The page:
The Canadian Space Agency (CSA) officially announced the first contracts related to Canada’s goal of being an important participant in the ongoing science and future commercialization of the Moon.
The contracts were awarded to six organizations for the Lunar Surface Autonomous Science Payloads (LSASP) initiative which is part of the larger Lunar Exploration Accelerator Program (LEAP).
The CSA teased in a tweet yesterday that “Canada is launching the next chapter of lunar exploration. Stay tuned for an important announcement tomorrow. #DareToExplore”.
Canada is launching the next chapter of lunar exploration.— CanadianSpaceAgency (@csa_asc) February 25, 2020
Stay tuned for an important announcement tomorrow. #DareToExplore pic.twitter.com/HttL9NQnPD
However, regular readers of SpaceQ already knew of five of the seven contracts as we announced the first one on January 10 and four more on January 17. The CSA can’t be blamed for releasing the news after SpaceQ had previously announced most of the contracts. The timing of the announcement is dependent on the Minister of Innovation, Science and Industry’s office.
The news today comes on the heels of the CSA announcing a new opportunity last week related to the LEAP program.
Here are the seven contracts. New to the list that we hadn’t published yet are contracts to Bubble Technology Industries Inc. and Western University.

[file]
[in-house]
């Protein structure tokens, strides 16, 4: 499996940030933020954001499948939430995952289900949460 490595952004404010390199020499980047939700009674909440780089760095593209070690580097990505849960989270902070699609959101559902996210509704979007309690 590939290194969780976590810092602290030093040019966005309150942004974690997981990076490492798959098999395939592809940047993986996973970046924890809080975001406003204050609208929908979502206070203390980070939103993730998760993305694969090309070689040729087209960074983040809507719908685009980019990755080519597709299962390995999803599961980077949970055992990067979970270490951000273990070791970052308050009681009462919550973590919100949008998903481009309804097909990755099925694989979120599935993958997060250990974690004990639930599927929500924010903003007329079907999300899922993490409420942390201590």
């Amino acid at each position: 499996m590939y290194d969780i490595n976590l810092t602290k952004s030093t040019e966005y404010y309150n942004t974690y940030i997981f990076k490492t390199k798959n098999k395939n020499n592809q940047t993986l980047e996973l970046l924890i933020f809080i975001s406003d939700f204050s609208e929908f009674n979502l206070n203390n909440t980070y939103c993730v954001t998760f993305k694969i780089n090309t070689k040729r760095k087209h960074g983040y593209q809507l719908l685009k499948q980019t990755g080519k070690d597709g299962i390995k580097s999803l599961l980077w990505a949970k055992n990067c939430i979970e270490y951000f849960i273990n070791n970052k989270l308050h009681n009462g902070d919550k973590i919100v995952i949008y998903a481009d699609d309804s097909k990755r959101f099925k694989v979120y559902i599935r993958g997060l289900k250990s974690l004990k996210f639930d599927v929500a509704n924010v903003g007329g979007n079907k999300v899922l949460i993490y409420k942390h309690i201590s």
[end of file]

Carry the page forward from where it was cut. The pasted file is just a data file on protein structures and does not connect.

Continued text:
- ABB (Quebec) will receive $693,193 to design, build and test the prototype for an autonomous lunar exploration infrared spectrometer that will remotely measure and study the mineralogical composition of the Moon’s surface.
- Bubble Technology Industries Inc. (Ontario) will receive $698,321 to develop a spectrometer that will autonomously search for hydrogen to indicate the presence of water and ice near the Moon’s surface.
- Canadensys Aerospace Corporation (Ontario) will receive two contracts worth a total of $1,099,366 to develop concept designs, technologies and prototypes for two different classes of small Canadian lunar science rovers – a nano-rover and a micro-rover.
- Magellan Aerospace (Manitoba) will receive $607,258 to develop a lunar impactor probe that will deliver instruments to the surface of the Moon, including sensors to detect water in the permanently shadowed regions of the Moon.
- Mission Control Space Services Inc. (Ontario) will receive $573,829 to advance an Autonomous Soil Assessment System as an AI-based science support tool for rovers navigating on the Moon.
- Western University (Ontario) will receive $690,123 to develop an integrated vision system for surface operations that will be used for identification of the geology of the lunar surface and for rover navigation.
The total value of the contracts $4.36 million.
Minister Bains said of the announcement “Our Government is positioning Canada’s space sector to reach for the Moon and beyond. This investment will help Canadian businesses bring their technologies to market, creating opportunities for them to join the growing space economy while supporting Canada to achieve world firsts in space science and exploration.”